Franklin County prosecutors have until April 24 to file final briefs in opposition to an appeal to the Maine Supreme Judicial Court filed by a New Sharon woman convicted of contempt of court for possessing farm animals in spite of a lifetime ban as the result of animal abuse convictions in 2005 and 2010.
Carol Murphy, 72, of Lane Road, New Sharon, received the 364-day jail sentence in early December in Franklin County Superior Court from Justice William Stokes, who agreed to a stay of execution that would postpone her jail time until her appeal is heard by the state law court.
Murphy is free for now, pending a hearing for a written decision by the justices, Assistant District Attorney Joshua Robbins said.
“There’s an appeal that she has made and I am in the process of responding to that,” Robbins said. “I have a deadline coming in a couple of weeks.”
He said law court justices will let them know if they are to argue the case in front of them, or if they will decide the case based on the briefs that both sides will be submitting in writing. The new scheduling order will be released sometime in May, Robbins said.
“At this point, I think they are going to hear the case,” he said.
Declaring herself to be a “sovereign citizen” — meaning she does not recognize the authority of the states to enforce laws — Murphy has been representing herself in years of court proceedings, assisted at times by Wilton attorney Margot Joly, who was assigned by the court as a “standby” for Murphy.
A woman answering the phone at Joly’s office said the attorney is not representing Murphy and that she had no comment on the status of the appeal.
Murphy’s contempt conviction occurred Nov. 16. The conviction and sentence by Stokes stemmed from incidents that happened from January to September 2014, in which witnesses said she was seen with animals even though she was subject to a 2010 ban.
On Oct. 1, 2014, during a search carried out by police, Murphy was found in possession of four dogs, a cat, a pot-bellied pig, chinchillas and a rabbit. Murphy was summoned for contempt of court and her trial was scheduled for June 2015. Authorities said it took two years to get the case to court because Murphy failed to appear in court on two occasions during that period and spent more than four months in jail for a traffic violation.
Robbins said he opposes her appeal and hopes the law court will agree with him. He said he does not yet have the “specific issues” contained in the appeal. If Murphy is successful in her appeal, she “gets out of the 364 day sentence,” Robbins said. If she is not and the law court upholds the conviction, she will have to serve the time in jail.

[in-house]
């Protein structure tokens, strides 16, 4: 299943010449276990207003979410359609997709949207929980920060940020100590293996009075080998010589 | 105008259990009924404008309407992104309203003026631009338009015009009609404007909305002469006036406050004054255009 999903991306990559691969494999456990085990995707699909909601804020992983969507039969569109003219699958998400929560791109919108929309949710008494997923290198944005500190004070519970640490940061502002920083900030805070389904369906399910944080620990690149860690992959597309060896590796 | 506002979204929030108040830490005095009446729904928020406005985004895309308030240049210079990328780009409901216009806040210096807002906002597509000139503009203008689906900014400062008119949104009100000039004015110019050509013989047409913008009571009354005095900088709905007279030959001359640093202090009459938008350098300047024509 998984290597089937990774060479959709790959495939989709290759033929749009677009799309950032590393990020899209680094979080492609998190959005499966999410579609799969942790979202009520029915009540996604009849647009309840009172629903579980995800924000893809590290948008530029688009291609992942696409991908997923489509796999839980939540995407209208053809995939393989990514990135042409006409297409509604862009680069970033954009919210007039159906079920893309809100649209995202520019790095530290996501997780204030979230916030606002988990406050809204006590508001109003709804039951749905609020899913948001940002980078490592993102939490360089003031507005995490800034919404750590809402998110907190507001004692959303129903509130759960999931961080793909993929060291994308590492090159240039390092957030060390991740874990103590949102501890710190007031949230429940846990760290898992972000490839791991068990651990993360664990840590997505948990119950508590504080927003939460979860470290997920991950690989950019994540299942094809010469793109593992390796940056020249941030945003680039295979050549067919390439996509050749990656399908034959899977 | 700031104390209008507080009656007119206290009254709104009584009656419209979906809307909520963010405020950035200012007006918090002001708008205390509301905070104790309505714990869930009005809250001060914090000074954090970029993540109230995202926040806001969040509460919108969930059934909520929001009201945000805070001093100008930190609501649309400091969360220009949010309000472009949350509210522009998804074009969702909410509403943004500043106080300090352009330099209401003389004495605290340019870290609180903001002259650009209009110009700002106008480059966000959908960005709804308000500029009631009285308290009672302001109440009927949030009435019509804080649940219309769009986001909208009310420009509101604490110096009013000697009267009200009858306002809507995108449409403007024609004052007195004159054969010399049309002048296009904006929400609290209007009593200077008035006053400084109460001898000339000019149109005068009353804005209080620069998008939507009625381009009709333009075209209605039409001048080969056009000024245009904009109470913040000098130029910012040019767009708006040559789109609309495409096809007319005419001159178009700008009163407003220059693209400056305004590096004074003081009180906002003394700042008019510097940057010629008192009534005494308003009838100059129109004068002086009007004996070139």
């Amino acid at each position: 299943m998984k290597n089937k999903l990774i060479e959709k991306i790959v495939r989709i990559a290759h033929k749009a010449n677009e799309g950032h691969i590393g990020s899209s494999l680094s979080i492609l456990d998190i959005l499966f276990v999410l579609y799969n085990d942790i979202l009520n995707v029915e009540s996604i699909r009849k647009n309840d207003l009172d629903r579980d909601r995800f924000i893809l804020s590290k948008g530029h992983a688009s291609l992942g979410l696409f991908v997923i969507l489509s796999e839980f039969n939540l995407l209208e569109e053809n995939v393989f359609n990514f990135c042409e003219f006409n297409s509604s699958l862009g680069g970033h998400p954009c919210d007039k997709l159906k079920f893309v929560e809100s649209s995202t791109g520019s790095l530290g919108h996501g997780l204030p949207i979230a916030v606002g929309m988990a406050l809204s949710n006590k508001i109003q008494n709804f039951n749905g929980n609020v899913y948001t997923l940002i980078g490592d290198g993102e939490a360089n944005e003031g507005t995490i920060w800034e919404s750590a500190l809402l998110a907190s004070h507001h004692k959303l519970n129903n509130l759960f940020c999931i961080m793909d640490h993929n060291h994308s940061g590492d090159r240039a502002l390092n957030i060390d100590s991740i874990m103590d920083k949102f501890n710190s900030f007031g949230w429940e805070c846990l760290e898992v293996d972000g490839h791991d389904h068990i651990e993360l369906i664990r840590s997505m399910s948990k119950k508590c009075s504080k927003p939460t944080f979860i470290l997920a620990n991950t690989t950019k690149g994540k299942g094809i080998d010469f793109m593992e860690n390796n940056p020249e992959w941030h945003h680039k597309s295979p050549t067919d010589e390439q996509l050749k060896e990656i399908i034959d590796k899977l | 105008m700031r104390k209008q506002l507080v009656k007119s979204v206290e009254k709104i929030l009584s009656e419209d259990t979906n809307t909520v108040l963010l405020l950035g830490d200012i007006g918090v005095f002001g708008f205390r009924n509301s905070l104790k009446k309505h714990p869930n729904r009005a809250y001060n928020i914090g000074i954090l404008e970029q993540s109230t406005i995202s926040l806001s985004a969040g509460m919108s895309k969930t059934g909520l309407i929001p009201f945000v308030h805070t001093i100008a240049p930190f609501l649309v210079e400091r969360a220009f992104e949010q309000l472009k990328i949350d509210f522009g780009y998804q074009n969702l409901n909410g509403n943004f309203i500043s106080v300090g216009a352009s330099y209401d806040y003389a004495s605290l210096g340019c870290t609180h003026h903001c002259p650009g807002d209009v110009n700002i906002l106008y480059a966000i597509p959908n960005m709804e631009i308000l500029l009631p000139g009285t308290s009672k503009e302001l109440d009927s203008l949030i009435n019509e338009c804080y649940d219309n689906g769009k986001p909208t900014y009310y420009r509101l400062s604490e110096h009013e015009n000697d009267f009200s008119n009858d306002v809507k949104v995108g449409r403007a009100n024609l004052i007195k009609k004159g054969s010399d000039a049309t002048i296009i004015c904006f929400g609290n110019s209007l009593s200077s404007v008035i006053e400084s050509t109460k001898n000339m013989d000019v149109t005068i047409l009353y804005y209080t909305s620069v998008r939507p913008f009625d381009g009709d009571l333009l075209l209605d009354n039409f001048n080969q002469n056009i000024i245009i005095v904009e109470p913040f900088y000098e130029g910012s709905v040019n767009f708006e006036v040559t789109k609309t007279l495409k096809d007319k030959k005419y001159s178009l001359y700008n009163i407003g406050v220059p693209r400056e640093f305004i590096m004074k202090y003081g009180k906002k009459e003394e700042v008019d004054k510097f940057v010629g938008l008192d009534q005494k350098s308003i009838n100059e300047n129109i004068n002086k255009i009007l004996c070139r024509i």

Murphy already has spent time in prison for a number of animal-related offenses over the last decade, along with a felony conviction for assault on a state trooper with a stun gun in 2009 when he tried to arrest her on a warrant for unpaid fines.
In 2005, Murphy was convicted on one count of animal cruelty and four counts of possession without a permit after officials seized dozens of pets from her home. She was sentenced to 24 hours in jail, ordered to pay restitution and forbidden to own animals. The animals were being abused and were living in unhealthy and inhumane conditions where the air quality was poor and reeked of ammonia, according to court documents. Few animals had water or food in their cages, and a pig’s cage was so small the pig could not turn around, prosecutors said.
In 2010 Murphy was convicted again of animal cruelty after law enforcement officers had found more than 40 emaciated pets at her home and a ban was imposed again.
Robbins said he has to file his court briefs by April 24 and Murphy has 14 days from that date to file her reply. The case will be in consideration by the court beginning May 8.
In December, Stokes said the conditions at Murphy’s property were “shameful, horrid, disgusting and despicable” and sentenced her to the maximum penalty allowed. Stokes said he had read all the transcripts from Murphy’s previous court appearances and told Murphy that he did not see her as a victim of judicial and law enforcement misconduct, as the woman claimed, but rather saw her as “obstinate,” “truculent” and “contemptuous” of the judicial system. Stokes said she had insulted everyone who sought to bring her to justice, calling them crooks in a kangaroo court and accusing them of violating the very laws they sought to enforce.
Under conditions of her release, Murphy is subject to random searches for possession of animals. Franklin County Sheriff Scott Nichols said in an email Friday that he has been told that Murphy is in Texas and has not been at her residence during most of the winter.
Doug Harlow — 612-2367